Heather Dalton, MD
The frontline setting patients with ovarian cancer has potential to change in the near future, with targeted and immunotherapy strategies showing promising signals of activity.
Such combination approaches in the first-line setting include chemotherapy plus the PD-1 inhibitor pembrolizumab (Keytruda) followed by pembrolizumab maintenance. This appeared to be safe and feasible for patients with advanced ovarian cancer, according to preliminary data from a small clinical trial that were presented at the 2018 Society for Gynecologic Oncology Annual Meeting.
In the study, 6 of 10 patients exhibited no evidence of disease during follow-up for as long as 14 months after debulking surgery, including 1 patient who had suboptimal results. No new or unexpected adverse events (AEs) occurred.
However, further data need to be collected before knowing what role immunotherapy should have in the frontline setting, Heather Dalton, MD, says. Other strategies being explored include PARP inhibitors, checkpoint inhibitor monotherapy, and bevacizumab (Avastin). In October 2017, the FDA accepted a supplemental biologics license application for bevacizumab, in combination with carboplatin and paclitaxel, followed by bevacizumab alone, for the first-line treatment of advanced epithelial ovarian, fallopian tube, or primary peritoneal cancer. The FDA is expected to make a decision on the application by June 25, 2018.
In an interview during the 2018 OncLive®
State of the Science Summit™ on Ovarian Cancer, Dalton, a gynecologic oncologist at Arizona Oncology, discussed the developing standard of care for the frontline treatment of patients with ovarian cancer.
OncLive: What is the standard first-line treatment option for patients with ovarian cancer?
: This is a controversial subject. There were many times where we thought we had it all figured out. With every trial, the water seems to get muddier regarding the standard of care. With the initial dose-dense regimen, we were excited about the improvement in overall survival that we saw that rivaled intraperitoneal (IP) chemotherapy. Everyone was understandably embracing of that regimen, but the results of the GOG 252 trial complicated that significantly as there was no difference in survival between the regimens.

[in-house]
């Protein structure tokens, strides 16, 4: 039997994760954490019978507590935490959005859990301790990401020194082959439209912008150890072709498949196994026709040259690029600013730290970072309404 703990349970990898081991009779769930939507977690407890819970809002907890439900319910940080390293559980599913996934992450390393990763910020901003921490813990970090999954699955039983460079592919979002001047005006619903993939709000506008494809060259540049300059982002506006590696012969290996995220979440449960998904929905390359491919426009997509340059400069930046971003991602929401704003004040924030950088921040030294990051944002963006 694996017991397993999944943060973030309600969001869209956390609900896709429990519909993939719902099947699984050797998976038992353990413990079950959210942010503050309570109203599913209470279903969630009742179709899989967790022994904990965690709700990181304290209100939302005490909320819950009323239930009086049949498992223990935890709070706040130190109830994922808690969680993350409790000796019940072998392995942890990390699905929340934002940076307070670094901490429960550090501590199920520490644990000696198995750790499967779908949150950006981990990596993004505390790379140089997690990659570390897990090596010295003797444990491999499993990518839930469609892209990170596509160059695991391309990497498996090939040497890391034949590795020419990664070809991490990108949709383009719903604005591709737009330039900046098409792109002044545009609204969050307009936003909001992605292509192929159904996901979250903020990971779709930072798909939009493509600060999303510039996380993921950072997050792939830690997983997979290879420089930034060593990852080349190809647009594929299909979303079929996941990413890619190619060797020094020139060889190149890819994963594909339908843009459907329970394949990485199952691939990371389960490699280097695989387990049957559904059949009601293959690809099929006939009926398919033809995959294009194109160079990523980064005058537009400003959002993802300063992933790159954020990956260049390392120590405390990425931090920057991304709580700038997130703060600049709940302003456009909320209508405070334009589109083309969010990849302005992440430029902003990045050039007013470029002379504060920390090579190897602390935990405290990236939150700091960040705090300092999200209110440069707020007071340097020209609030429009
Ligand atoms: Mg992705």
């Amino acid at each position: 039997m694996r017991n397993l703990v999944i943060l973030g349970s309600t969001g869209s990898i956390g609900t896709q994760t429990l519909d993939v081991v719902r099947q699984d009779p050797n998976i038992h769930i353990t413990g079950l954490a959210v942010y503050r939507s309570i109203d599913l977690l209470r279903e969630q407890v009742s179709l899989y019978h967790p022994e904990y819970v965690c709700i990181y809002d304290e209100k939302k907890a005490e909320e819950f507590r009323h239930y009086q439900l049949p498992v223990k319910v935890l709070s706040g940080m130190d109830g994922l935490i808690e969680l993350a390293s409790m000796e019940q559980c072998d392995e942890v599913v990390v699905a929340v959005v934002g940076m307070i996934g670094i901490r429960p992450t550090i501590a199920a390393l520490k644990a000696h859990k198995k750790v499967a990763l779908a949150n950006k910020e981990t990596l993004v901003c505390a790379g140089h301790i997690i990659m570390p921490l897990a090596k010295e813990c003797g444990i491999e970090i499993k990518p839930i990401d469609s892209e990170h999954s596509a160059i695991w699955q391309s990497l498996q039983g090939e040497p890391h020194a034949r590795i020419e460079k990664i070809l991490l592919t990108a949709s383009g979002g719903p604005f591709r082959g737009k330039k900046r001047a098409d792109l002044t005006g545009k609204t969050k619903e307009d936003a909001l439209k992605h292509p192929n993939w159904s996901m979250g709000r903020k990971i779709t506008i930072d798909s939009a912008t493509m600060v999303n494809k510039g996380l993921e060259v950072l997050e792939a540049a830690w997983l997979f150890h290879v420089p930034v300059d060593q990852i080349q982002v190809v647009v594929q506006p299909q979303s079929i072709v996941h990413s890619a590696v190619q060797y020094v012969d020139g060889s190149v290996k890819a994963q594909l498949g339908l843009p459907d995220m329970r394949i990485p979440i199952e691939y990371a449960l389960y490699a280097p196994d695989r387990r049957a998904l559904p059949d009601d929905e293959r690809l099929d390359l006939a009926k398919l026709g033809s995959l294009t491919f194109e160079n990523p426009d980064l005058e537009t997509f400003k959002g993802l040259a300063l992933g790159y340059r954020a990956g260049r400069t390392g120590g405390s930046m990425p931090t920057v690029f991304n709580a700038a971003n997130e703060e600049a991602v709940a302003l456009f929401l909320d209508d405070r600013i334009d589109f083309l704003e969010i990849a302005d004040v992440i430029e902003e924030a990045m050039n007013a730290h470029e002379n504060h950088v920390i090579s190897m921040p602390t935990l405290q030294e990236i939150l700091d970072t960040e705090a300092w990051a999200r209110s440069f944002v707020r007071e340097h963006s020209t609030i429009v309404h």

I would say, for suboptimally debulked patients, most would agree that the dose-dense regimen or an appropriate clinical trial are good choices. For patients who are not the most robust, consideration of fractionated treatments, such as dose-dense carboplatin and paclitaxel, are good options. For patients with a good performance status, IP chemotherapy is still a reasonable option, although there is no true standard of care. There are lots of controversies there.
Are there emerging strategies that could be looked at as a frontline option?
A lot of exciting things are going on right now in ovarian cancer. There are 6 new FDA appointment dates for potential approvals for drugs in the frontline setting. The addition of PARP inhibitors in the frontline setting [could be] exciting. We are seeing that in multiple clinical trials and it will be exciting to see the results.
Additionally, we are seeing the introduction of checkpoint inhibitors in the frontline setting. Those are all very exciting, so it will be interesting to see what comes out of those trials because there are [encouraging] data in the second-line setting.
Are there any concerns or unanswered questions that we have with PARP inhibitors or immunotherapy in the frontline setting?
We are learning more about these medications and the class-specific AEs associated with them. With regimens such as PARP inhibitors, some patients have more hematologic or gastrointestinal-related toxicities, but those are generally manageable. We are getting better at making appropriate adjustments to dosing as we become familiar with these regimens.